EBU R128 - The important audio breakthrough you’ve never heard of

You know when you’ve been watching a movie on TV and the commercials come in and suddenly they are screechingly loud in comparison? And how annoying that is? That’s because up until recently broadcast TV and radio measured how loud things were by the loudest peak in the material, and made sure nothing went above the maximum level by the simple expedient of sticking a limiter at the end of their signal chain. Now this sort-of worked for radio stations that were mainly playing pop music, but was dreadful for TV. Big-budget movies need to have a high dynamic range because they have many quiet parts (e.g. conversations between characters) and many loud parts (explosions, engines revving, gunfights etc.). So just tightly compressing them would seriously mess up the sound. This meant that movies sounded much quieter than everything else, especially much quieter than the commercials in between.

So although absolute loudness may have been the same, perceived loudness as experienced by the listeners was very different - and very annoying in many cases.

It took a long time to figure out a solution to this problem, but the European Broadcasting Union found one a few years ago, which was named the R128 standard. R128 is actually quite simple in concept: instead of measuring the peak level of a piece of content, it measures the average level over time instead. So a commercial or pop song mastered with a very highly compressed sound and thus a high average level of volume will register as very loud, whereas a movie or a piece of classical music mastered without strong compression will have more variation in its loudness and thus register as a lower average level of loudness.

This means, in effect, that any broadcast system using the EBU R128 standard will have movies seem properly loud, and highly compressed modern music will be played back quieter instead of louder! This also means that modern pop and rock music that has been massively “maximised” is now going to sound quieter than classic hits of the 70s that have a high dynamic range.

This is all assuming that people adopt EBU R128 of course, but that’s already a done deal in most cases. British, French, and German broadcasters adopted it in 2013 and since then most of the others have followed suit. Apple Music and iTunes have adopted it, YouTube and Spotify also seem to have recently adopted it. So realistically, that’s most of the important media already.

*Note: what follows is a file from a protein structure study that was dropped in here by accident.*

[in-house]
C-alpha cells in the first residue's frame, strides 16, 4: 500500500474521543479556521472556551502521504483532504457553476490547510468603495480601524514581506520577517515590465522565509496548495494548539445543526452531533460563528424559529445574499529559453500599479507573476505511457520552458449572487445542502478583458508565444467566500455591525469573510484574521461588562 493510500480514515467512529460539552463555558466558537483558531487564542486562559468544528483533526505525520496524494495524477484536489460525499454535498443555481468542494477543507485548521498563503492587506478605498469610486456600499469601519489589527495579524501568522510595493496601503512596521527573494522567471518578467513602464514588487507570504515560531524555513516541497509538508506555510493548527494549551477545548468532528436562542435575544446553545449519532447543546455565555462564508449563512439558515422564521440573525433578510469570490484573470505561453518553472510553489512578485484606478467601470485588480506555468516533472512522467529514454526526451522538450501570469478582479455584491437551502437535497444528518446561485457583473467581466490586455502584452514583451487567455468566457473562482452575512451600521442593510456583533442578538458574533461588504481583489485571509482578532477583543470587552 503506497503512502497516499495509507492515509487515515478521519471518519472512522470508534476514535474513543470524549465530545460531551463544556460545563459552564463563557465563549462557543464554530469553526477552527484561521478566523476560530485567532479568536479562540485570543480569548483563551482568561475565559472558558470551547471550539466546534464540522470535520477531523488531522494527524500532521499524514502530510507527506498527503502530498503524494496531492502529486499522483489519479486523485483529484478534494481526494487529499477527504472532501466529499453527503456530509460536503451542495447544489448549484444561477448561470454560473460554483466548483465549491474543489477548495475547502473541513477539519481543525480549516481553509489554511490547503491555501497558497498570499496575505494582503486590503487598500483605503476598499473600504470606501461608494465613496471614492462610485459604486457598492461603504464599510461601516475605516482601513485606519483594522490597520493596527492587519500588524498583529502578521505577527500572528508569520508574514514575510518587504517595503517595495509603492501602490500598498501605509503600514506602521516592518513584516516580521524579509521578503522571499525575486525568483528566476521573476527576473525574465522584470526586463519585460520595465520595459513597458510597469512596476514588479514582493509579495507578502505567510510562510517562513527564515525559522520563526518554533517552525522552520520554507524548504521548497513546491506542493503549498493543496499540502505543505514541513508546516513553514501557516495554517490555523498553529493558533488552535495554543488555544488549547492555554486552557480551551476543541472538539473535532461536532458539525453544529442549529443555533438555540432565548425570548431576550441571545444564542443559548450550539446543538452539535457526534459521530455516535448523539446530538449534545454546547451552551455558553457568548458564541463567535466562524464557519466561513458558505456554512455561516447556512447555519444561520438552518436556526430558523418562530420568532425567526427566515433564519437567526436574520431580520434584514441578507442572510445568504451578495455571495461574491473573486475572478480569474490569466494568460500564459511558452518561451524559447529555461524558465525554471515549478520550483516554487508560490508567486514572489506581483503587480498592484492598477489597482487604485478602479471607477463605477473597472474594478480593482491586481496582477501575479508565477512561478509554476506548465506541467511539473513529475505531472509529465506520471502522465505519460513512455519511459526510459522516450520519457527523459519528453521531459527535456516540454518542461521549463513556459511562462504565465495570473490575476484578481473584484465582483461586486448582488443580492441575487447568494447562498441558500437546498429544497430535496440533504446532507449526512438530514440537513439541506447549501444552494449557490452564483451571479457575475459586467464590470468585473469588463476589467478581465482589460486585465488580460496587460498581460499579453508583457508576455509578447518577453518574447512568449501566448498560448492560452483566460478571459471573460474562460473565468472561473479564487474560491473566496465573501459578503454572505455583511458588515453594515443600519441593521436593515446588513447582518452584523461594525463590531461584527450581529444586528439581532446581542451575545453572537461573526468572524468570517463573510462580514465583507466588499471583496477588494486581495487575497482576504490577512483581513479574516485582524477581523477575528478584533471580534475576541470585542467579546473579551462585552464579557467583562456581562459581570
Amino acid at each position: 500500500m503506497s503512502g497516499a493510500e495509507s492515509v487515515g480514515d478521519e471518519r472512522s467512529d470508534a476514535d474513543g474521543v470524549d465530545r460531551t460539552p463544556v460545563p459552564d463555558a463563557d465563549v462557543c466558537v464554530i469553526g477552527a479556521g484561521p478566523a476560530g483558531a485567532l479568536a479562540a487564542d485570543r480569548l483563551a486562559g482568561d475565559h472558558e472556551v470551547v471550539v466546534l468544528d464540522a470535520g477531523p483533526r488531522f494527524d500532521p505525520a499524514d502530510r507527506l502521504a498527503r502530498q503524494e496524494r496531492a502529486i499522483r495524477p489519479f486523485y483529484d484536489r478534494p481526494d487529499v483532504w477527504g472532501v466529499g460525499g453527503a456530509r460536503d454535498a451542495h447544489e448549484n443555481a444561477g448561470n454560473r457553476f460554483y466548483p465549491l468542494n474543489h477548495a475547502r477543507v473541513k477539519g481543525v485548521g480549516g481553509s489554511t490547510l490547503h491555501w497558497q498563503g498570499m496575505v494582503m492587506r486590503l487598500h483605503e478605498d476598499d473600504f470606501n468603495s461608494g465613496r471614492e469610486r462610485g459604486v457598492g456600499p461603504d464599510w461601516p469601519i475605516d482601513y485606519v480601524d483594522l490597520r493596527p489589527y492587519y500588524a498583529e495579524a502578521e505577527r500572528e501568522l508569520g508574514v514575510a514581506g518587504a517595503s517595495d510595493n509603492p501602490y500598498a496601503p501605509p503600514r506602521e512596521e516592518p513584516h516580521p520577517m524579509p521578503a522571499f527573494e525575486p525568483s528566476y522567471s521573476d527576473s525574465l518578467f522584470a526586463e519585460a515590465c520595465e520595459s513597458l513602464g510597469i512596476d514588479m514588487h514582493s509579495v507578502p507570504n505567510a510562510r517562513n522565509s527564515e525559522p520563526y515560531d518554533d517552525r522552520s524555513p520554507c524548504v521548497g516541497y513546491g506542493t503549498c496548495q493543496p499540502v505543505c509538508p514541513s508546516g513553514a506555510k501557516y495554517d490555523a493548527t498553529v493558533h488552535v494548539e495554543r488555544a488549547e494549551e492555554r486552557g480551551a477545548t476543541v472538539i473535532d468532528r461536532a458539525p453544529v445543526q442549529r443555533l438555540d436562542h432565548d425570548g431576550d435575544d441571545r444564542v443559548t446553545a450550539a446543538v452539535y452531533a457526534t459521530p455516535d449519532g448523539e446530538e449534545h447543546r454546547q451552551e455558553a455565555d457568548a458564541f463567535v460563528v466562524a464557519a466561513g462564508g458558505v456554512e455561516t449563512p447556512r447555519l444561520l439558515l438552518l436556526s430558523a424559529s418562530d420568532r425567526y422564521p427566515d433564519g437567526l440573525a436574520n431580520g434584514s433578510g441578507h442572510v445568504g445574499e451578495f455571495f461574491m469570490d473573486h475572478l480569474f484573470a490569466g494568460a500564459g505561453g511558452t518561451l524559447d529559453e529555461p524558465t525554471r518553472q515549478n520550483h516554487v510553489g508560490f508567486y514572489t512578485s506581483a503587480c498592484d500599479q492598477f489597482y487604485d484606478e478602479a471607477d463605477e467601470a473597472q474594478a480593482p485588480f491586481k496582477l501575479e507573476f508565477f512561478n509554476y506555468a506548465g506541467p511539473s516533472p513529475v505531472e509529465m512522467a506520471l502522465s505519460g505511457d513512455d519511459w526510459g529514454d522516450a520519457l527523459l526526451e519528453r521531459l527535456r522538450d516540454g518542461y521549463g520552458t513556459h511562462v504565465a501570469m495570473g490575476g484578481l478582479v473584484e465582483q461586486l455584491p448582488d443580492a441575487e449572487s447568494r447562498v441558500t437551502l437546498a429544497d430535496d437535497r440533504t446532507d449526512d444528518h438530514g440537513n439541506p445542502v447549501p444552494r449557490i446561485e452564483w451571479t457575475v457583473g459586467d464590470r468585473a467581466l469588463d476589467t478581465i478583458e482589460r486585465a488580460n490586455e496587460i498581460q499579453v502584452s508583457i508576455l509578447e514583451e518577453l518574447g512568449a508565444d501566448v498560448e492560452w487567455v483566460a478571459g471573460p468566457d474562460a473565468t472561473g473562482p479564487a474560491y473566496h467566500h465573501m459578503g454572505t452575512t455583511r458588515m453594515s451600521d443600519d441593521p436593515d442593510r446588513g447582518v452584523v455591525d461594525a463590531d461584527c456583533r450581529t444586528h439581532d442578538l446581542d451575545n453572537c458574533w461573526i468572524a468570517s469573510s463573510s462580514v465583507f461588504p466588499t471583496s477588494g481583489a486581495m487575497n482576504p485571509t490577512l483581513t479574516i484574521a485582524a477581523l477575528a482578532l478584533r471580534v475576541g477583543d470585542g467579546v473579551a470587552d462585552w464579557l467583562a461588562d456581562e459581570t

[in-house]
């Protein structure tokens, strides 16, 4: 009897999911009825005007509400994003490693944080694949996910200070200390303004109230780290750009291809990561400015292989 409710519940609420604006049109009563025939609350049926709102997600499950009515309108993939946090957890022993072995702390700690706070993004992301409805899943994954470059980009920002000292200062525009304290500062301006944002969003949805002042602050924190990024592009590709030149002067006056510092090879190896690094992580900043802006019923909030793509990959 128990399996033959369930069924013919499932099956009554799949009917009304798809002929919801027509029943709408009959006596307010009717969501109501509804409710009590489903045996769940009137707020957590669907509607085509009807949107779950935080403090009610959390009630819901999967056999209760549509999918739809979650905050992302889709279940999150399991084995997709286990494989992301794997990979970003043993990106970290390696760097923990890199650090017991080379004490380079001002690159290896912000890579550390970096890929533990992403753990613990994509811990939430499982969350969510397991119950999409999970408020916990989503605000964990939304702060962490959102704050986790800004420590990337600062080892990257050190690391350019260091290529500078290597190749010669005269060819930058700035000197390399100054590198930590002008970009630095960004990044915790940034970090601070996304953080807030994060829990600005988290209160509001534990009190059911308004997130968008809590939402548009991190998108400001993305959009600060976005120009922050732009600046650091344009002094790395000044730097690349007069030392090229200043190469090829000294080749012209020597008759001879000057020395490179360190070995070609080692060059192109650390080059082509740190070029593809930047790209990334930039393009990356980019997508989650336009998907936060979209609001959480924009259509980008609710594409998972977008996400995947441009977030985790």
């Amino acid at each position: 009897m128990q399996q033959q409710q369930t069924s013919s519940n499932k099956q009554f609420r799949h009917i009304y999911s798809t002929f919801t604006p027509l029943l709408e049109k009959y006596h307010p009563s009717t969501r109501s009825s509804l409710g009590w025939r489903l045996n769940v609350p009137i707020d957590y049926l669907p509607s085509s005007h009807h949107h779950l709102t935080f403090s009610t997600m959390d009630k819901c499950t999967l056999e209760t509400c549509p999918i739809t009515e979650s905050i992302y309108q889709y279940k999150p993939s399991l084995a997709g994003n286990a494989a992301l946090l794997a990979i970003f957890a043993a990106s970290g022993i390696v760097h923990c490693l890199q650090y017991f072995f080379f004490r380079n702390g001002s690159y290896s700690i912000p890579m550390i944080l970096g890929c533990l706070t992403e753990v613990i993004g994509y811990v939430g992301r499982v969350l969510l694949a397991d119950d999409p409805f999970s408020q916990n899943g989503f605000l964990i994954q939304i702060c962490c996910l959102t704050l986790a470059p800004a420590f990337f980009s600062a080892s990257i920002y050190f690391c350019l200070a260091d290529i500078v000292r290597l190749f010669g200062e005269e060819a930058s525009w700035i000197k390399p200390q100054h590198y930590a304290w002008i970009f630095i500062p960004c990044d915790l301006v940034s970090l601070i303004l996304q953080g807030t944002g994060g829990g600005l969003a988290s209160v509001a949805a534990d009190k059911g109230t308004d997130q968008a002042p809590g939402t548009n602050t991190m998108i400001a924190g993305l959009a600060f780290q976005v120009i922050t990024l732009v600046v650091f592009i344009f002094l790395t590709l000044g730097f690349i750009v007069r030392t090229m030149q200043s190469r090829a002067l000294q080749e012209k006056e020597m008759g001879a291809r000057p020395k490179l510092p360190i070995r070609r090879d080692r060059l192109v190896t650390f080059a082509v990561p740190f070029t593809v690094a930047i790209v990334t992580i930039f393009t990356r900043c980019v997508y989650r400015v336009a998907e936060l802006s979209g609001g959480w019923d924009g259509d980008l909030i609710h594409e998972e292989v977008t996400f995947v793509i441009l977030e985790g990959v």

So if you are mastering music for any of these platforms a good understanding of how EBU R128 works is pretty much essential. So let’s get into the nitty gritty of it a bit. What’s the level we need to be aiming at, and how do we measure it?

R128 is measured in Loudness Units Full Scale or LUFS. That’s actually for all intents and purposes the same as what we used to call db, except instead of aiming for a maximum level of 0db, EBU standards aim for a much, much lower average level. For TV applications the recommended level is -23 LUFS, with a 1 LUFS headroom for error. That’s more or less the same as -24 db. This means that pop music mastered in the last 5 years and designed to be at maximum peak volume at an average level of about -6 db could end up being played back on TV at -18 db quieter! That’s a huge level reduction. Luckily most music-based systems and Internet streaming systems have adopted a more relaxed attitude. Apple Music and iTunes Soundcheck expects a level of -16 LUFS, and YouTube and Spotify seem to aim for -14 LUFS. That means that even on Spotify a lot of heavily compressed music will be getting automatically reduced by as much as 10 db.

OK, so that’s what we have to aim for, how do we measure that? Luckily many mastering programs now have a tool or plugin that is R128-compatible, for example PreSonus Studio One Pro (from version 3.5). If your software has such a built-in tool, use it! If not, there are several plugins you can choose from. My favourite is TB EBULoudness from ToneBoosters which is very inexpensive, but other free alternatives include dpMeter from TB Pro Audio, MLoudness Analyzer from Melda, and Steinberg’s SLM 128. Once you have installed that, make sure any mixes you master for final release fit into the levels shown above. If in doubt, if you are doing music aim for a target level of -16 LUFS and you should be fine.

 If you aren’t mastering your own music but are creating mixes to go to be mastered, it is important that you leave some headroom for your mastering engineer to play with, so it’s still useful to check the levels of your final mix. Try to aim for your mixes to be a little bit lower than the levels recommended here. You might be surprised at how much lower that is than what you normally use. Good luck!

Rodney Orpheus